John Swofford

What happens to the ACC if Maryland moves to the Big Ten?

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ACC commissioner John Swofford looked like he had everything figured out this fall, when he sniped Notre Dame from the Big East. He grabbed the Irish full-time in everything but football and hockey and locked his conference down by instituting a $50 million exit fee.

Fifty million dollars is no pocket change—or so he thought.

With news breaking Friday of Maryland’s possible exit from the ACC, where does the conference go from here. If a fence $50 million high can’t keep programs at home, what will?’s Dennis Dodd speculates:

“Unless there is that larger strategy at work here. Unless the age of superconferences really is upon us and the Big Ten is going to lead the way. Why stop at 14, when it can go 16 when it gets a foothold on the East Coast? Does this move eventually pry North Carolina loose?


And if [Big Ten commissioner] Jim Delany gets his alma mater, we’re talking realignment Armageddon. Then what is an ACC worth to Notre Dame without North Carolina and Maryland?”


Would North Carolina really leave the ACC altogether? There is always the possibility that they take a route similar to Notre Dame, moving to the Big Ten for football and preserving the hoops rivalry with the Blue Devils in the ACC.

Is this the first step toward a move widespread merger between the ACC and Big Ten, where we ultimately have a mega-conference reaching from the Atlantic Ocean to the Midwestern plains?

We already have a Big East that reaches from Providence, R.I., to San Diego, Calif. Nothing seems out of the question now.

Daniel Martin is a writer and editor at, covering St. John’s. You can find him on Twitter:@DanielJMartin_

AUDIO: Rick Pitino discusses allegations, future at Louisville

Rick Pitino
Associated Press
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Thursday afternoon marked the first time since Friday that Louisville head coach Rick Pitino commented on the controversy that has taken his program by storm. Speaking with Terry Meiners of 840 WHAS in Louisville, Pitino discussed the escort scandal, what could have possibly led former staffer Andre McGee down the path he’s alleged to have taken in Katina Powell’s book and his future at Louisville.

The interview began with Meiners asking Pitino if it changed his thinking as to whether or not he needed to resign, which (as one would expect) Pitino shot down. Also discussed was the statement released by school president Dr. James Ramsey, which expressed support for athletic director Tom Jurich but did not mention Pitino at all.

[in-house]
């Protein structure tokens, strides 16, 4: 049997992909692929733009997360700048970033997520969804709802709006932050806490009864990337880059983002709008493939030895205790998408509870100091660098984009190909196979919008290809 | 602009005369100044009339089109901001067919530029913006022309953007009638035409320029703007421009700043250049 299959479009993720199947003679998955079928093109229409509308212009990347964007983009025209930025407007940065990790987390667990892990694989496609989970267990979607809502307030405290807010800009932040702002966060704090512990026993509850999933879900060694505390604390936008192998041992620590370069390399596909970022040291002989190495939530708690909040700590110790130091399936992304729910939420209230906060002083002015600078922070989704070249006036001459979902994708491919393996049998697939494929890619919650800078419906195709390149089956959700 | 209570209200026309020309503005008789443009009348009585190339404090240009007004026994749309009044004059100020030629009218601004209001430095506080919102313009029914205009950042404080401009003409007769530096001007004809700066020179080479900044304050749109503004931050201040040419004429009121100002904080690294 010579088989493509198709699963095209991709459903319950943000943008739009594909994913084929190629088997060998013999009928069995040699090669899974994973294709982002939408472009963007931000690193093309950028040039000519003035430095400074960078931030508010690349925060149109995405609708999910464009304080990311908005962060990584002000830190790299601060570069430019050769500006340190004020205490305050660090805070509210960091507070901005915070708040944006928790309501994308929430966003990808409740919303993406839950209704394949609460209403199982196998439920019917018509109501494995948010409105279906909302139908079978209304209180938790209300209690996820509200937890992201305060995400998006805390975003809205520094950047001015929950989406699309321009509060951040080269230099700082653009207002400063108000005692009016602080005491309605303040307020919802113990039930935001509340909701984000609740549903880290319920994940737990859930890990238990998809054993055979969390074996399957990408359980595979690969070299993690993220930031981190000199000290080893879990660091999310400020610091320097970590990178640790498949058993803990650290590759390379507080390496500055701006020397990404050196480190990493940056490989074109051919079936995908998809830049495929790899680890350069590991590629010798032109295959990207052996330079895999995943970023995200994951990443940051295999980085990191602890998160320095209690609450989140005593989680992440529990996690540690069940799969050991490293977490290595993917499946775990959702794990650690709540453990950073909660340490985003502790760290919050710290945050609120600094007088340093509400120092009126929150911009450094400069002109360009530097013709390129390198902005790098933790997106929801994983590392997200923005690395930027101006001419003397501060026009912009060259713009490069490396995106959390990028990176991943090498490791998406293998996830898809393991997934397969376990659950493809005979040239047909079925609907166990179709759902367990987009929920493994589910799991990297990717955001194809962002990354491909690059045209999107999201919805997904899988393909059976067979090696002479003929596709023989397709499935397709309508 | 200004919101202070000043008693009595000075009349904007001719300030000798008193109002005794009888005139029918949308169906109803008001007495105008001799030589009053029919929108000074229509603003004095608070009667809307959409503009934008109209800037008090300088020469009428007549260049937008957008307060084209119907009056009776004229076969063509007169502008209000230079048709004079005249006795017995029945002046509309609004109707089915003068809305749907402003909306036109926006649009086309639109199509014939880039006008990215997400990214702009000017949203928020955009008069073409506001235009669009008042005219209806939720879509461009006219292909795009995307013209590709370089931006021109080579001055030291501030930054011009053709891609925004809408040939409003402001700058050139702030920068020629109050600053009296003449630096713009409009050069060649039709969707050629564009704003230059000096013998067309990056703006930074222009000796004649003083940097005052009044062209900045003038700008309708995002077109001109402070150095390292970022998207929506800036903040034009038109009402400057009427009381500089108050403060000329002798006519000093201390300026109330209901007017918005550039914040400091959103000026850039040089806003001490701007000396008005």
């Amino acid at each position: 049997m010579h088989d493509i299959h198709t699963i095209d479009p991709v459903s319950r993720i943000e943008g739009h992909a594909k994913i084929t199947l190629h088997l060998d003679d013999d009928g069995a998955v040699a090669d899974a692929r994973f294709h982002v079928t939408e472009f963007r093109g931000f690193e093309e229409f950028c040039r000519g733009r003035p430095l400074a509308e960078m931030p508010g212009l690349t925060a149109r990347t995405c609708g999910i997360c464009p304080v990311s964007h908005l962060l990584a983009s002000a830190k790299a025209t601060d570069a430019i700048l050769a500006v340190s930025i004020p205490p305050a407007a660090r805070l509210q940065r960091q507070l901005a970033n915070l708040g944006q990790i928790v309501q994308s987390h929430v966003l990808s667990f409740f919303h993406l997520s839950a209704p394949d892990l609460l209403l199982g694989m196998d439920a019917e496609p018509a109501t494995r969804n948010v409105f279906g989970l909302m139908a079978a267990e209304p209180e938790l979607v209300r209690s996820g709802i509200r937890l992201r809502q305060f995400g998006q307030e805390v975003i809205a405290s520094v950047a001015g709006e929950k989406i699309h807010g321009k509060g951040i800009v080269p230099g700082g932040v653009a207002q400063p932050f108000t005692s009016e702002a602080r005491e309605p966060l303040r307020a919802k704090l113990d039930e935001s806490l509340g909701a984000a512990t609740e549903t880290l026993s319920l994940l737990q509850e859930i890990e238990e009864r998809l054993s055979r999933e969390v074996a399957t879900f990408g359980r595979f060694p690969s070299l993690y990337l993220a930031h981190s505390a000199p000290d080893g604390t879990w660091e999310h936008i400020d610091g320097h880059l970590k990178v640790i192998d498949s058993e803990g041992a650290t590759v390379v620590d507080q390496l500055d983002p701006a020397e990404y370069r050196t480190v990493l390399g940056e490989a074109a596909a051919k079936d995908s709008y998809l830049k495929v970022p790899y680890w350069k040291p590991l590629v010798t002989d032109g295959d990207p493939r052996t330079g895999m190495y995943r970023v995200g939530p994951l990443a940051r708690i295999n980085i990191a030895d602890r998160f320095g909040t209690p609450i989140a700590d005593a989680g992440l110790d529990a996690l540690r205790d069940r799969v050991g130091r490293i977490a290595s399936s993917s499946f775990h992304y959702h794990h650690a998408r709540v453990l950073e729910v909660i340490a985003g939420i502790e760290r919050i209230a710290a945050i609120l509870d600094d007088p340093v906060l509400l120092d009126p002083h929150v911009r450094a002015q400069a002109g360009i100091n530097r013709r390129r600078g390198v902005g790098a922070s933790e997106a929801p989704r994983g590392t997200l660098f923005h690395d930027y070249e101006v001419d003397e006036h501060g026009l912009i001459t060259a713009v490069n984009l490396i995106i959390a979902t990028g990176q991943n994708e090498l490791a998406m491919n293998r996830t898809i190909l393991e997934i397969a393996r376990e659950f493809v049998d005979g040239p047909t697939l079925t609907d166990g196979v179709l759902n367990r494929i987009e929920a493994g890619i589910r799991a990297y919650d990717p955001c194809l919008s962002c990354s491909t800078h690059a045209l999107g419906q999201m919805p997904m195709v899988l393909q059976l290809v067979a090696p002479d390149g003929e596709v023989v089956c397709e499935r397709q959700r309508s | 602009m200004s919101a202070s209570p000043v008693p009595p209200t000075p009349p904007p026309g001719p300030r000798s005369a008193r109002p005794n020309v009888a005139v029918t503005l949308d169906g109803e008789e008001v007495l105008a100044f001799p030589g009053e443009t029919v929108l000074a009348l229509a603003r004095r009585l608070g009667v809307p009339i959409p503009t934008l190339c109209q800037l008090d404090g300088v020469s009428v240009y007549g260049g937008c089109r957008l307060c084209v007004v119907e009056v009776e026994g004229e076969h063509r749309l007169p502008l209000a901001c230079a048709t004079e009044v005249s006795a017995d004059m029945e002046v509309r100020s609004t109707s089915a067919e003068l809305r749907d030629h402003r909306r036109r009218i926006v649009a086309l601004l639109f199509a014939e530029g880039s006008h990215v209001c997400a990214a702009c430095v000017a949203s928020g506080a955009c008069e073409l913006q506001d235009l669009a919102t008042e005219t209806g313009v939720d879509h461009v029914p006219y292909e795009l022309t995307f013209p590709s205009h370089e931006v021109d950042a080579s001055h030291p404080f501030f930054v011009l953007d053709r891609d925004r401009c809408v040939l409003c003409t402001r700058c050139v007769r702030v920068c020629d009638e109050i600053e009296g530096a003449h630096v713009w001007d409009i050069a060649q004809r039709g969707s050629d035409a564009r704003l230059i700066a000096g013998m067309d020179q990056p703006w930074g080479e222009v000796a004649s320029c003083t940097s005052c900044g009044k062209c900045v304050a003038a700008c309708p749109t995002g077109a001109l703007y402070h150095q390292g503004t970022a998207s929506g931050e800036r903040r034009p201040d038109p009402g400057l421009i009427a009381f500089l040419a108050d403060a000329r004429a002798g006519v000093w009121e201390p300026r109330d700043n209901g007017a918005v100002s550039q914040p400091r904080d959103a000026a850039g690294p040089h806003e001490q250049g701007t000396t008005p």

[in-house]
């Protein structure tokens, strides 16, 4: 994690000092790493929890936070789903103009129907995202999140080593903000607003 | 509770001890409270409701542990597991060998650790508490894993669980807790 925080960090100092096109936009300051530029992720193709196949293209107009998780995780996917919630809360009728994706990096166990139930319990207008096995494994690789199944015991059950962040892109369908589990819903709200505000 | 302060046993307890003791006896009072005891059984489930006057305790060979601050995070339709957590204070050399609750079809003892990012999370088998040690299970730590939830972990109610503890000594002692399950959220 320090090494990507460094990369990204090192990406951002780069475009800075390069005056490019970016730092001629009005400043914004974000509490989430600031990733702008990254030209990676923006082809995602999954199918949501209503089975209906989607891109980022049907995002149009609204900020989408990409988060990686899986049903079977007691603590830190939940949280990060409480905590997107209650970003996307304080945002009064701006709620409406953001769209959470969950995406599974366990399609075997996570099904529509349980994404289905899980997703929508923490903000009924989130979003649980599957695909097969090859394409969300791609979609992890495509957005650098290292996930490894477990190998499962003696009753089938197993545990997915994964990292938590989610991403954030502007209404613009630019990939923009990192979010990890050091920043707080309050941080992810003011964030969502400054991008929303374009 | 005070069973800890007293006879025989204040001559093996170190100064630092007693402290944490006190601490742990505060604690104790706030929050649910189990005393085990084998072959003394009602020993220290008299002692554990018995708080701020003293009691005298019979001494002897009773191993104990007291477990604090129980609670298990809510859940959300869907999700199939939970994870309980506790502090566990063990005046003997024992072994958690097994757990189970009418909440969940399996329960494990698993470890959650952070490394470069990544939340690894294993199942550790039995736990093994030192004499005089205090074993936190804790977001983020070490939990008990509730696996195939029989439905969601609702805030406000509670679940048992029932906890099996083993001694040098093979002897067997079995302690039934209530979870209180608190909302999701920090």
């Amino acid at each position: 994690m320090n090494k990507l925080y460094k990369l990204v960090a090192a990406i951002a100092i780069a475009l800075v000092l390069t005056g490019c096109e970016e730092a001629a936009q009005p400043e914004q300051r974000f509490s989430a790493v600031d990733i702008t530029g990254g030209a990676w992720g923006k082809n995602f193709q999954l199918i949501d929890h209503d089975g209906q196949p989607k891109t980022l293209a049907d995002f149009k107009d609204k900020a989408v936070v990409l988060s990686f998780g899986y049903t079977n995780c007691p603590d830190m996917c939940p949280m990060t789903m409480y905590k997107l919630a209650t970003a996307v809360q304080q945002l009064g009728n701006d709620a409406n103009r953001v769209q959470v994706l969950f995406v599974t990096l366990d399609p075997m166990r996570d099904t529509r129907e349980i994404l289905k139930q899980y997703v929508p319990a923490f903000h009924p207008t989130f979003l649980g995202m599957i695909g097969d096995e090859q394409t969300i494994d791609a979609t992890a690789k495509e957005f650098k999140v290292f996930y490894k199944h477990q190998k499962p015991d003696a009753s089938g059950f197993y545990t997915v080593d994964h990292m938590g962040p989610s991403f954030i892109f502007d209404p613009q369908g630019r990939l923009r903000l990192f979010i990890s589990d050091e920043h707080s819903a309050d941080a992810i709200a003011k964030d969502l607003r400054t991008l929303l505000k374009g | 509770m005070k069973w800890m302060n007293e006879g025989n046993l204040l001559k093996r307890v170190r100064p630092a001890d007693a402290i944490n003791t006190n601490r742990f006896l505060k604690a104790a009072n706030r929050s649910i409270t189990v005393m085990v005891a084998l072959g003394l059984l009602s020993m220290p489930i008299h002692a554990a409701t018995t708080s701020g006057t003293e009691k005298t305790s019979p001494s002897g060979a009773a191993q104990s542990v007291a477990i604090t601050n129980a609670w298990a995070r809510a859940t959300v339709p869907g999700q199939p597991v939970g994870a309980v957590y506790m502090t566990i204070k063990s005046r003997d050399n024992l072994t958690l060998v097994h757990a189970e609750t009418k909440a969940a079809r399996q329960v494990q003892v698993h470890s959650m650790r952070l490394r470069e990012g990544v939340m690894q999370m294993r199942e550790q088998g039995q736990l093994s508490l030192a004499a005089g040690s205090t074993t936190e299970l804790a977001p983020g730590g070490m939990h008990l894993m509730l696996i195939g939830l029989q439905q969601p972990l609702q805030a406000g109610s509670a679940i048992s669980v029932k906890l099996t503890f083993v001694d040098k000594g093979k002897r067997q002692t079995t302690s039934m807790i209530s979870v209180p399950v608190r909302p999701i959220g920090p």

“Well I can’t answer that, Terry,” Pitino said when asked why he wasn’t mentioned in the statement. “Twenty-six years ago Kentucky brought me in to make the program compliant to NCAA rules. (Then-Kentucky president) Dr. (David) Roselle and (then Kentucky athletic director) C.M. Newton thought I was the guy to come in and change around the images, change around the culture and add a lot of discipline to the program. And I did that.

“And then I came here to the University of Louisville, and if someone was five seconds late or not early consequences would be paid from a disciplinary standpoint,” Pitino continued. “This is obviously not a person being late, this is not about a person (not) working hard. This is about things that are very disgusting, things that turn my stomach, things that keep me up without sleeping.

“But unfortunately, I had no knowledge of any of this and don’t believe in it. It’s sickening to me, the whole thing. But I’m thinking of my 13 players, I’m thinking of our program, and I’m sorry that Dr. Ramsey did not think enough to mention me but that’s something I cannot control.”

Below is audio of the full interview, which ran just over 17 minutes in length.

Boise State loses guard Harwell to torn ACL

Leon Rice
Associated Press
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Expected to be one of the favorites in the Mountain West this season, Boise State’s perimeter ranks have shrunk by one player due to injury. Thursday it was reported by the Idaho Statesman that freshman guard Malek Harwell will redshirt after suffering a torn ACL in practice. Along with fellow freshman Paris Austin, Harwell is expected to be a key part of the Broncos’ future beyond the upcoming season.

Now, instead of competing with an experienced backcourt that includes four redshirt seniors, Harwell will work to get his knee back to full strength for the 2016-17 season.

Among the guards who will play significant minutes this season are Anthony Drmic, who took a medical redshirt last season, Montigo Alford, Mikey Thompson and grad transfer Lonnie Jackson (Boston College). Chandler Hutchison, who started in Boise State’s final 18 games of the 2014-15 season as a freshman, will also compete for playing time.